Turbomeca continues turboshaft R/D
Engine manufacturer Turbomeca is revamping its Tech 600 and Tech 800 demonstrators to enhance fuel efficiency in the 500- to 1,000-shp power category and increase power density in the 1,000- to 1,500-shp bracket, respectively. The goal of Techsys, a third demonstrator, is to resduce Fadec costs by 20 percent through simplification.
The Tech 600 program targets a 15-percent cut in fuel burn at cruise. It will last until 2012. Tech 800, set to end around 2015, targets takeoff power through increased turbine inlet temperatures. “Single-crystal technology is plateauing so we are developing turbine blade cooling,” Charles Claveau, Turbomeca’s head of program and market strategy, said. “The challenge here is in the blades’ small size. Further progress in twin-centrifugal compressors is being sought, too.”
Turbomeca has also been busy with its engine programs for its various platforms. In Russia, the Kamov Ka-226 light twin has started flying with Arrius 2G1s. The engine is expected to be certified by the end of next year. The Ka-226T variant should follow soon after.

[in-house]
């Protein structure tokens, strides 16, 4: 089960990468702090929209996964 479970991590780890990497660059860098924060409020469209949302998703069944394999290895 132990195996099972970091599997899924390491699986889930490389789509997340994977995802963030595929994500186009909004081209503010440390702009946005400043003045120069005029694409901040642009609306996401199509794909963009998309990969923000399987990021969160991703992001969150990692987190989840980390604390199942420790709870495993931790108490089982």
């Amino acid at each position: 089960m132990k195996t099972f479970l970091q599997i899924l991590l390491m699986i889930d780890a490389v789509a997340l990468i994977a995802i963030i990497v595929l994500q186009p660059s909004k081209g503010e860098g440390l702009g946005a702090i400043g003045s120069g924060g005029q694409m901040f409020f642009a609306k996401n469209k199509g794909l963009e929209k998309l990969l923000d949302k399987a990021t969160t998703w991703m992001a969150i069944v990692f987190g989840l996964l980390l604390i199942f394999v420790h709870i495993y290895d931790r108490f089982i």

Russian Helicopters is also considering a turbine version of the Mi-34 light single–the Mi-34S2 Sapsan to be powered by a Turbomeca Arrius 2F. Claveau expressed hope that a firm contract would be signed this year. The first Sapsan delivery is expected in next year’s fourth quarter.
Claveau confirmed that Turbomeca is talking to China’s Avicopter about a pair of Ardidens to power the Z15 medium twin. The Z15 was planned to be fitted only with Pratt & Whitney Canada PT6C-67Es. But Eurocopter CEO Lutz Bertling in December hinted that the Chinese company may want to have a new Ardiden version in addition to or instead of the PT6Cs.
Turbomeca is working on TBOs for the Arriel 1D1 and the Makila 2A1. The Arriel 1D1, under the 1D1+ designation, will boast a 3,600-hour TBO. The Makila 2A1 will see an increase to 4,000 hours. These engines are installed on the AS350B2 Ecureuil and the EC225.
Turbomeca (Booth No. 2829) delivered 1,313 helicopter engines in 2008, 1,045 in 2009 and is planning to deliver 900 this year and next year. Claveau told AIN that Turbomeca continues to invest in research and development despite its 30-percent cut in production. “These demonstrator programs will validate the technologies we will find on tomorrow’s engines,” he said.